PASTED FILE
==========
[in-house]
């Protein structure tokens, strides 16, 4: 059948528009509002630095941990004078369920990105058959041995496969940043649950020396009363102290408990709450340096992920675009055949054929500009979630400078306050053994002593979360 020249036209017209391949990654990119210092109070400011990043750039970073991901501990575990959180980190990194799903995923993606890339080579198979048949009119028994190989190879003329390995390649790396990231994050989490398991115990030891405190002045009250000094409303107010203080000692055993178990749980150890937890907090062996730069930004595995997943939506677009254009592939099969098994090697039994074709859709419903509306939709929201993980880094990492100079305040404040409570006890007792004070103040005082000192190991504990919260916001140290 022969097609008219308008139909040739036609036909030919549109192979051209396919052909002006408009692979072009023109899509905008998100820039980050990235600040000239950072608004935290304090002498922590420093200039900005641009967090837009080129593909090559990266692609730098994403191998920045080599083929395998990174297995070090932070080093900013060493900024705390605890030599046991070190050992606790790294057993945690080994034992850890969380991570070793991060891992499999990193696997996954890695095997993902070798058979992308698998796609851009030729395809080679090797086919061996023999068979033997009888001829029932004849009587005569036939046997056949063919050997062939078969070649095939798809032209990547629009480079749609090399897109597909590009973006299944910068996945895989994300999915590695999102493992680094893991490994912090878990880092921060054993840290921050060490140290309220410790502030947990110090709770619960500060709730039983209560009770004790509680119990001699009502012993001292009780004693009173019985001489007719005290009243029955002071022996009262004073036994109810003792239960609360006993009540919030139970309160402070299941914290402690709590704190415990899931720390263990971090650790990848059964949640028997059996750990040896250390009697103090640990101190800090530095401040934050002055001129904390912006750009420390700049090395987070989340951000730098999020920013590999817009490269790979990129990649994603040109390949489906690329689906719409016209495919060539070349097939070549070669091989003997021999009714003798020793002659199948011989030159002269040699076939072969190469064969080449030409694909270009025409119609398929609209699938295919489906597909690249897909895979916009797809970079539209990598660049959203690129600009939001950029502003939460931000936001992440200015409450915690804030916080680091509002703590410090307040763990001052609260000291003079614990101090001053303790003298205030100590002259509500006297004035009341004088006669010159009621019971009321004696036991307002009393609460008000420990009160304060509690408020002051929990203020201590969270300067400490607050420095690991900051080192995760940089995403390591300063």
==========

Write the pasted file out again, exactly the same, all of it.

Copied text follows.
[in-house]
């Protein structure tokens, strides 16, 4: 059948528009509002630095941990004078369920990105058959041995496969940043649950020396009363102290408990709450340096992920675009055949054929500009979630400078306050053994002593979360 020249036209017209391949990654990119210092109070400011990043750039970073991901501990575990959180980190990194799903995923993606890339080579198979048949009119028994190989190879003329390995390649790396990231994050989490398991115990030891405190002045009250000094409303107010203080000692055993178990749980150890937890907090062996730069930004595995997943939506677009254009592939099969098994090697039994074709859709419903509306939709929201993980880094990492100079305040404040409570006890007792004070103040005082000192190991504990919260916001140290 022969097609008219308008139909040739036609036909030919549109192979051209396919052909002006408009692979072009023109899509905008998100820039980050990235600040000239950072608004935290304090002498922590420093200039900005641009967090837009080129593909090559990266692609730098994403191998920045080599083929395998990174297995070090932070080093900013060493900024705390605890030599046991070190050992606790790294057993945690080994034992850890969380991570070793991060891992499999990193696997996954890695095997993902070798058979992308698998796609851009030729395809080679090797086919061996023999068979033997009888001829029932004849009587005569036939046997056949063919050997062939078969070649095939798809032209990547629009480079749609090399897109597909590009973006299944910068996945895989994300999915590695999102493992680094893991490994912090878990880092921060054993840290921050060490140290309220410790502030947990110090709770619960500060709730039983209560009770004790509680119990001699009502012993001292009780004693009173019985001489007719005290009243029955002071022996009262004073036994109810003792239960609360006993009540919030139970309160402070299941914290402690709590704190415990899931720390263990971090650790990848059964949640028997059996750990040896250390009697103090640990101190800090530095401040934050002055001129904390912006750009420390700049090395987070989340951000730098999020920013590999817009490269790979990129990649994603040109390949489906690329689906719409016209495919060539070349097939070549070669091989003997021999009714003798020793002659199948011989030159002269040699076939072969190469064969080449030409694909270009025409119609398929609209699938295919489906597909690249897909895979916009797809970079539209990598660049959203690129600009939001950029502003939460931000936001992440200015409450915690804030916080680091509002703590410090307040763990001052609260000291003079614990101090001053303790003298205030100590002259509500006297004035009341004088006669010159009621019971009321004696036991307002009393609460008000420990009160304060509690408020002051929990203020201590969270300067400490607050420095690991900051080192995760940089995403390591300063």